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Comparison of HL7 Interface Engine

Posted by Nishant Karki on December 10, 2010

HL7 is an ad hoc standard open to all those that develop healthcare data processing systems. It tries to address the problems caused by different types of healthcare data available within and across healthcare institutions all around the world by standardizing data interchange between these institutions.

There are various tools out there that can be used to implement an HL7 interface engine, but the three tools that grabbed our attention the most were Mirth, Iguana and HAPI with Hibernate.



Mirth is a general tool for implementing an HL7 interface. It is an open source cross platform tool using HL7 API (HAPI). It has channel driven architecture i.e. a channel is the biggest block for transforming data to different formats. It can take input from various sources of data such as flat files, databases, LLP sockets, XML and transforms those data to produce different formats of messages such as XML, X12, HL7 containing the data.

The greatest strength of Mirth lies in the fact that it makes the implementation of a data transformation engine modular. This is shown in the figure above, which shows the data flow within a channel in Mirth. The connector components are responsible for accessing and writing data. The transformer map and transform the data and the filter is used for filtering data on the basis of rules set by the channel developer. This modularity is beneficial at times when there are changes in the engine design and only that particular portion of the engine can be changed. For example the data sources, destination or the mapping itself could be changed independent of each other. This makes development, testing and maintenance much easier.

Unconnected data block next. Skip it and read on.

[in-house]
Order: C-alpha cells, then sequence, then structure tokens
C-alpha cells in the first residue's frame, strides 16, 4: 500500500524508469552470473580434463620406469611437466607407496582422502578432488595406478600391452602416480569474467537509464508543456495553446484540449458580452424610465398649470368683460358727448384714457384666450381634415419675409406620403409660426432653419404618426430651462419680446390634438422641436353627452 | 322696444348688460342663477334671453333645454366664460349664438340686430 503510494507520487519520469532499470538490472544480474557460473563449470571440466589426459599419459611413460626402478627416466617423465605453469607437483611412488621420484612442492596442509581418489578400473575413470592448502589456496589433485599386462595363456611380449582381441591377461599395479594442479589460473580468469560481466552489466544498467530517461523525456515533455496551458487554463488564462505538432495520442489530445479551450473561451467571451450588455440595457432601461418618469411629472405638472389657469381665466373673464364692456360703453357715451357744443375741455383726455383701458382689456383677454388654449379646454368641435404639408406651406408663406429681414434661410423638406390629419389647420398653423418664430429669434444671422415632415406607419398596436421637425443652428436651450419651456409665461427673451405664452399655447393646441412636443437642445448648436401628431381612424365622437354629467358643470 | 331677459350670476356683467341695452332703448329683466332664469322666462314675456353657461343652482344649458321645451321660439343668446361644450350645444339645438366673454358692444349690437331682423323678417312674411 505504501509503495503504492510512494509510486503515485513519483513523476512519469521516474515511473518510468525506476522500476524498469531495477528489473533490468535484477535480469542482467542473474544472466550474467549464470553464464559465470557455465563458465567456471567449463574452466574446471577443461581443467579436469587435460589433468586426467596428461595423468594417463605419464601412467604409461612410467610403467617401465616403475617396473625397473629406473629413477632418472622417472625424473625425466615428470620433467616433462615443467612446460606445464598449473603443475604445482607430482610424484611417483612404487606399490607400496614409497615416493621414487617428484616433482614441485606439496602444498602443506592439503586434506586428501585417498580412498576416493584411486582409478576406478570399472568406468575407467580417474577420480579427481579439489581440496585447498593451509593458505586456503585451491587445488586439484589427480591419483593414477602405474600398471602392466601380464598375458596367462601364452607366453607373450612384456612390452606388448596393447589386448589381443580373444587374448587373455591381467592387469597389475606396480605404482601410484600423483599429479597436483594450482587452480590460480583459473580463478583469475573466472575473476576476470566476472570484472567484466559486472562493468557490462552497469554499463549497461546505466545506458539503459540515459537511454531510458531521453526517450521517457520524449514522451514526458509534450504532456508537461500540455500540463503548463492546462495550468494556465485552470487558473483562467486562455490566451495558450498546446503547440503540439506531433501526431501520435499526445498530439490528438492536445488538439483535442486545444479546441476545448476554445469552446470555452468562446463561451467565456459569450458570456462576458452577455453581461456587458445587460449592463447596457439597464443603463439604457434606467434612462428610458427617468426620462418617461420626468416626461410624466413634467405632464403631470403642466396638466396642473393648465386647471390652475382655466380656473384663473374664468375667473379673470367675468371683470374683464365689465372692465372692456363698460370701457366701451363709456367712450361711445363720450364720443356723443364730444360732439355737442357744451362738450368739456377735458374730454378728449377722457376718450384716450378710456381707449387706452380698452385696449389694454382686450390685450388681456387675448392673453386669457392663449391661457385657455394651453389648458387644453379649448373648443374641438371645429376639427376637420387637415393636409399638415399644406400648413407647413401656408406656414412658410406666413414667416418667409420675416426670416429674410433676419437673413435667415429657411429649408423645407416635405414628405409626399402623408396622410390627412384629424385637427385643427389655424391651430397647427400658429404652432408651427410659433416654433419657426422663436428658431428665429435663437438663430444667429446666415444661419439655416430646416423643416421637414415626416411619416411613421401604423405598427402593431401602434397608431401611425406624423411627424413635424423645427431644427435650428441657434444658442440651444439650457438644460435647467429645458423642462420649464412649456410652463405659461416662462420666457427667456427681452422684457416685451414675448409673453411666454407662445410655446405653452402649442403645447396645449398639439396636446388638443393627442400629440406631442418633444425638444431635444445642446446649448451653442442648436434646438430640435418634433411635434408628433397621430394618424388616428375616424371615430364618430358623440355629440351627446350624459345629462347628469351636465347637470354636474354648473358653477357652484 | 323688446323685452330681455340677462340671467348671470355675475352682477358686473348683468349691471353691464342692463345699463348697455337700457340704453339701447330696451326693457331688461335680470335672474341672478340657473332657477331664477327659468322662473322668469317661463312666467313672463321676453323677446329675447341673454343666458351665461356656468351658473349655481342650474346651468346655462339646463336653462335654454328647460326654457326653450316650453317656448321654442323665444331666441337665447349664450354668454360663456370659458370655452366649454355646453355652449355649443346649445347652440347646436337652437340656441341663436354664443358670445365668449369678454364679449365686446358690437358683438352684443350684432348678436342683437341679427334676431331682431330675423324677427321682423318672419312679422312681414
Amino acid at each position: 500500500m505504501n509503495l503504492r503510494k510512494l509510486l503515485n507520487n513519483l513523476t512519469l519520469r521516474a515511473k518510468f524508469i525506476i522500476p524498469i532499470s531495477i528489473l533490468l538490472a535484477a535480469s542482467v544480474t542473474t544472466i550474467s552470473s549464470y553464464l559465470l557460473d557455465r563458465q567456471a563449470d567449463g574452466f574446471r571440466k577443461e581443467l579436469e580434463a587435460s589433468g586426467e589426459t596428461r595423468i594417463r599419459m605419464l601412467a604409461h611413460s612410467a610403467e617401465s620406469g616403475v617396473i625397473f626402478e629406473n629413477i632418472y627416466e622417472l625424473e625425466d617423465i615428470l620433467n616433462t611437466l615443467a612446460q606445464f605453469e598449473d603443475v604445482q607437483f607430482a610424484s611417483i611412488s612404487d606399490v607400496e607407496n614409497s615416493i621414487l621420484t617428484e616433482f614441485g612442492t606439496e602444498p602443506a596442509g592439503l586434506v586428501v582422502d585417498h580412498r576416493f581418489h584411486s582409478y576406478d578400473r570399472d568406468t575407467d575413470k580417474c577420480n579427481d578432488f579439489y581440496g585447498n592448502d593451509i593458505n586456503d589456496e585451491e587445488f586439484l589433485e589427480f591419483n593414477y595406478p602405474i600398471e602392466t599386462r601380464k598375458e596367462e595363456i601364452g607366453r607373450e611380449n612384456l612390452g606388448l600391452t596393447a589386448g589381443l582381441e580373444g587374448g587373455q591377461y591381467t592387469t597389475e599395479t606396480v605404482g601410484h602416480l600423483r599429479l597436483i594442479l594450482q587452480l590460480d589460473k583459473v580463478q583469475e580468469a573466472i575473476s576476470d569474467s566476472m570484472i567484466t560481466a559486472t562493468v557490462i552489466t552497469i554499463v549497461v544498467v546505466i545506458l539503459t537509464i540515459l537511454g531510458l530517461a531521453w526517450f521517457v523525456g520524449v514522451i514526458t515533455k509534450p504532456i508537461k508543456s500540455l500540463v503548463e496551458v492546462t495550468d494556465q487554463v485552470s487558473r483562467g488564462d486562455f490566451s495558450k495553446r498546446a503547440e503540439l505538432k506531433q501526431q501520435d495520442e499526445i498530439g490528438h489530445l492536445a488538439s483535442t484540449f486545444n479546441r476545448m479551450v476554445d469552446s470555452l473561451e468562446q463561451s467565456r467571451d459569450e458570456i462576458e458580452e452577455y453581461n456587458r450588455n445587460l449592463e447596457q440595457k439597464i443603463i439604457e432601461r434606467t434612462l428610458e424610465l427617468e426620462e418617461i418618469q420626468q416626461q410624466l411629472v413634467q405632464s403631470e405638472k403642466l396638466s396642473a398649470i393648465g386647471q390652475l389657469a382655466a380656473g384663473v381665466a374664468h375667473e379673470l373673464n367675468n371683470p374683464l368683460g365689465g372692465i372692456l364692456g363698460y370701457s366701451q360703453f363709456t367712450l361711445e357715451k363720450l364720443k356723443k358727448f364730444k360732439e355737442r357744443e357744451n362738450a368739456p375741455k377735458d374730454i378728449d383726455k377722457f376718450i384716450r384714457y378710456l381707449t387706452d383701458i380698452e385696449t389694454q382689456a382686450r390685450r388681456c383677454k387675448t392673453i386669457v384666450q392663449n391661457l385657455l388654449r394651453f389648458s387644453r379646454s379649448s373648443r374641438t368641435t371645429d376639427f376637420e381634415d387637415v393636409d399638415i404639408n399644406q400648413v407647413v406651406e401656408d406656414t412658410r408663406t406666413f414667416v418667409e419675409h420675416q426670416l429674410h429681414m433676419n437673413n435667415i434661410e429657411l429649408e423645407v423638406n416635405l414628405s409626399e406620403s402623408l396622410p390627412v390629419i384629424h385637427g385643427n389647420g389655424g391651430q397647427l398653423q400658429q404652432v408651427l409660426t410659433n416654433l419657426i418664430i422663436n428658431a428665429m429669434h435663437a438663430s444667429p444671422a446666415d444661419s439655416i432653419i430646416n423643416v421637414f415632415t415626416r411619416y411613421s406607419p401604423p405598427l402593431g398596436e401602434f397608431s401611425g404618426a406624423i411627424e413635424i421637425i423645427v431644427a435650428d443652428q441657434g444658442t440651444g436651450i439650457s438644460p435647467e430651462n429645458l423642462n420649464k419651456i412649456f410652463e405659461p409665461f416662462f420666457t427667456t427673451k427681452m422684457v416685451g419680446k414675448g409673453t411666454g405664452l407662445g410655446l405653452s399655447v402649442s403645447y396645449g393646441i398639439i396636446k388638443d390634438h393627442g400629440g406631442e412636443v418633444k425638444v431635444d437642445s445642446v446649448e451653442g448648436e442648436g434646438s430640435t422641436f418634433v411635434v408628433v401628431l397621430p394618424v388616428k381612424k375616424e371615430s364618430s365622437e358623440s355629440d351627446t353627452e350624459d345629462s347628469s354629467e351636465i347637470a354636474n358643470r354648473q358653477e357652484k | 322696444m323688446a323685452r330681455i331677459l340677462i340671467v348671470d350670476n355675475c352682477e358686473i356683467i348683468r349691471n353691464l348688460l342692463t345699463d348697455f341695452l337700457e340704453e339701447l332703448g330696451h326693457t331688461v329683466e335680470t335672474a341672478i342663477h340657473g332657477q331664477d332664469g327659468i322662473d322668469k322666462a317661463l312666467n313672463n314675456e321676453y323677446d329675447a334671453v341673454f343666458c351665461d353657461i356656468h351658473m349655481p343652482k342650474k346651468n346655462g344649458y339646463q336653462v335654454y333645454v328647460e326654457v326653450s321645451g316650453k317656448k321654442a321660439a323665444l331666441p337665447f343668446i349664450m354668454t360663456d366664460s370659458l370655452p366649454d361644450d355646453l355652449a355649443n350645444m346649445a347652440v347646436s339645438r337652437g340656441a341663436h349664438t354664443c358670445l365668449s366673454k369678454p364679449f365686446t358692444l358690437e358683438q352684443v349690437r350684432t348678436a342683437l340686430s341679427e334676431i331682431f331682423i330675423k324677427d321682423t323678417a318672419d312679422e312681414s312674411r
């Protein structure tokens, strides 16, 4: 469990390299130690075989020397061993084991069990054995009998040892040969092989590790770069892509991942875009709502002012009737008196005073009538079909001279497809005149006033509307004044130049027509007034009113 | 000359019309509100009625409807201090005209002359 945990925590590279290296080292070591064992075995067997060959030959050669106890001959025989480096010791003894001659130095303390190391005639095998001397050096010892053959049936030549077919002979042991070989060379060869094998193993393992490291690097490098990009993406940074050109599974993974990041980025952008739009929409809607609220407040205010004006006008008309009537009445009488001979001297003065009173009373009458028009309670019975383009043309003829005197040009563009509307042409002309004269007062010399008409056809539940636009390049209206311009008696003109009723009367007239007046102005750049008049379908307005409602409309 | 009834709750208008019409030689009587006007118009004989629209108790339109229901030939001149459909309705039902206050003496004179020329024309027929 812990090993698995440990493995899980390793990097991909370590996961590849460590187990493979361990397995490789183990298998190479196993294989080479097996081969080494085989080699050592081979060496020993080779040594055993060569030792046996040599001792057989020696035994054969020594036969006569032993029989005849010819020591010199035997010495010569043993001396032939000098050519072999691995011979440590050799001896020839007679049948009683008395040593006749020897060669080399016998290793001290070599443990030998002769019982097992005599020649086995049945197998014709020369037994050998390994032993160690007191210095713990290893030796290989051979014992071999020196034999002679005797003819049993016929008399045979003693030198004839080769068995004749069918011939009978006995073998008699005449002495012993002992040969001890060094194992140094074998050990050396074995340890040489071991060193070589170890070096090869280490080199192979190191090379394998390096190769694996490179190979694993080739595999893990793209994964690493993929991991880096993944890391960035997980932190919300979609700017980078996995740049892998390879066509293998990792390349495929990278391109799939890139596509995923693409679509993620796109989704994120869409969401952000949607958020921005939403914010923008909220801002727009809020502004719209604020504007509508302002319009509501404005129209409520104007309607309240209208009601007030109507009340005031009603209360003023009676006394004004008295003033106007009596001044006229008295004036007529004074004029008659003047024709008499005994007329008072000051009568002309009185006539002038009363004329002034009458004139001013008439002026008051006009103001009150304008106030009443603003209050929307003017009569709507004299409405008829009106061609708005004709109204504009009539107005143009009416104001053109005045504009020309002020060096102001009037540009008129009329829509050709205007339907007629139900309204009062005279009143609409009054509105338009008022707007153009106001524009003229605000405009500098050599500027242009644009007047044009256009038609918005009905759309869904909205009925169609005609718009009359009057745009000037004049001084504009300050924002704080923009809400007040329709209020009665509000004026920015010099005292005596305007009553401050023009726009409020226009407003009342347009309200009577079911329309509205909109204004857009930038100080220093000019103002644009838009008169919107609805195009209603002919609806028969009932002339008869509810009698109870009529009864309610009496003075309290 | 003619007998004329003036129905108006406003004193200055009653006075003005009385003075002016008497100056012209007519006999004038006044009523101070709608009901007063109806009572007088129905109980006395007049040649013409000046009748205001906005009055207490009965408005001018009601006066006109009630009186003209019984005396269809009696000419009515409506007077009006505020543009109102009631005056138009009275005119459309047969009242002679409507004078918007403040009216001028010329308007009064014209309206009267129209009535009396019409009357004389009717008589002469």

Iguana is tool similar to Mirth. It has similar user interface and features however despite all the similarities Mirth is free to use and Iguana is not.

HAPI and Hibernate:

One of the options that was considered was using Hibernate in conjunction with HAPI (HL7 API). While this gave us the most flexibility, it also required tremendous amount of work, as we would have to configure Hibernate ourselves, handle sending the messages over LLP ourselves and handle the responses received by ourselves. As this added considerable overhead, we abandoned this approach.

Weighing the pros and cons of all the three tools we came to a conclusion that Mirth would be best suited to our needs. It could provide rapid development with the least amount of work. However our decision to use Mirth was not without regrets. Initially it was really tough because we had no idea on how to use the tool and no resources to consult. But we overcame that consulting forums, studying the source code and at times with trial and error. Thus using Mirth we successfully created a data transformation engine that generated hl7 messages from a database.

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